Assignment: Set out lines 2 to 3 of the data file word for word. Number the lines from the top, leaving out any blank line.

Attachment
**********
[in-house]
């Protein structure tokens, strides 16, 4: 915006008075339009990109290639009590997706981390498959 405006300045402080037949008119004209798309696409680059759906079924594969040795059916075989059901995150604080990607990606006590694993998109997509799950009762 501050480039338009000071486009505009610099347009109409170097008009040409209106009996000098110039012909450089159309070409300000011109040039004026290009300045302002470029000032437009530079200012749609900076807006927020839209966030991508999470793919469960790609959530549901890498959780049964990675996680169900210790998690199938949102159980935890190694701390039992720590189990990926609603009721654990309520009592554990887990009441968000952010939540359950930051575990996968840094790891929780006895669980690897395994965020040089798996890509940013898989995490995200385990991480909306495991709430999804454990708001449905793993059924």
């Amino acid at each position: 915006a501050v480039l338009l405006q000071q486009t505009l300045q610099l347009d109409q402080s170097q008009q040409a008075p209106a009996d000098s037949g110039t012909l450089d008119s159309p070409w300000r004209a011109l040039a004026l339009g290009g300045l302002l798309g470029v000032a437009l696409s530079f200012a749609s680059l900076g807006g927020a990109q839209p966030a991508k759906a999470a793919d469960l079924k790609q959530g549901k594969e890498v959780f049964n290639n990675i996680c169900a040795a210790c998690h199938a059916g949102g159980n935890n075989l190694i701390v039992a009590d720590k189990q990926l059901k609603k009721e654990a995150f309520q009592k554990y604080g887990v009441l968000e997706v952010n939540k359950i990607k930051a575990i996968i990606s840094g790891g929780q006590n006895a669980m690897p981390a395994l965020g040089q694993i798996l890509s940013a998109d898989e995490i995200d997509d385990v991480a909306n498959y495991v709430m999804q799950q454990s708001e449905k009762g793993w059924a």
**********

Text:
């Protein structure tokens, strides 16, 4: 915006008075339009990109290639009590997706981390498959 405006300045402080037949008119004209798309696409680059759906079924594969040795059916075989059901995150604080990607990606006590694993998109997509799950009762 501050480039338009000071486009505009610099347009109409170097008009040409209106009996000098110039012909450089159309070409300000011109040039004026290009300045302002470029000032437009530079200012749609900076807006927020839209966030991508999470793919469960790609959530549901890498959780049964990675996680169900210790998690199938949102159980935890190694701390039992720590189990990926609603009721654990309520009592554990887990009441968000952010939540359950930051575990996968840094790891929780006895669980690897395994965020040089798996890509940013898989995490995200385990991480909306495991709430999804454990708001449905793993059924």
């Amino acid at each position: 915006a501050v480039l338009l405006q000071q486009t505009l300045q610099l347009d109409q402080s170097q008009q040409a008075p209106a009996d000098s037949g110039t012909l450089d008119s159309p070409w300000r004209a011109l040039a004026l339009g290009g300045l302002l798309g470029v000032a437009l696409s530079f200012a749609s680059l900076g807006g927020a990109q839209p966030a991508k759906a999470a793919d469960l079924k790609q959530g549901k594969e890498v959780f049964n290639n990675i996680c169900a040795a210790c998690h199938a059916g949102g159980n935890n075989l190694i701390v039992a009590d720590k189990q990926l059901k609603k009721e654990a995150f309520q009592k554990y604080g887990v009441l968000e997706v952010n939540k359950i990607k930051a575990i996968i990606s840094g790891g929780q006590n006895a669980m690897p981390a395994l965020g040089q694993i798996l890509s940013a998109d898989e995490i995200d997509d385990v991480a909306n498959y495991v709430m999804q799950q454990s708001e449905k009762g793993w059924a």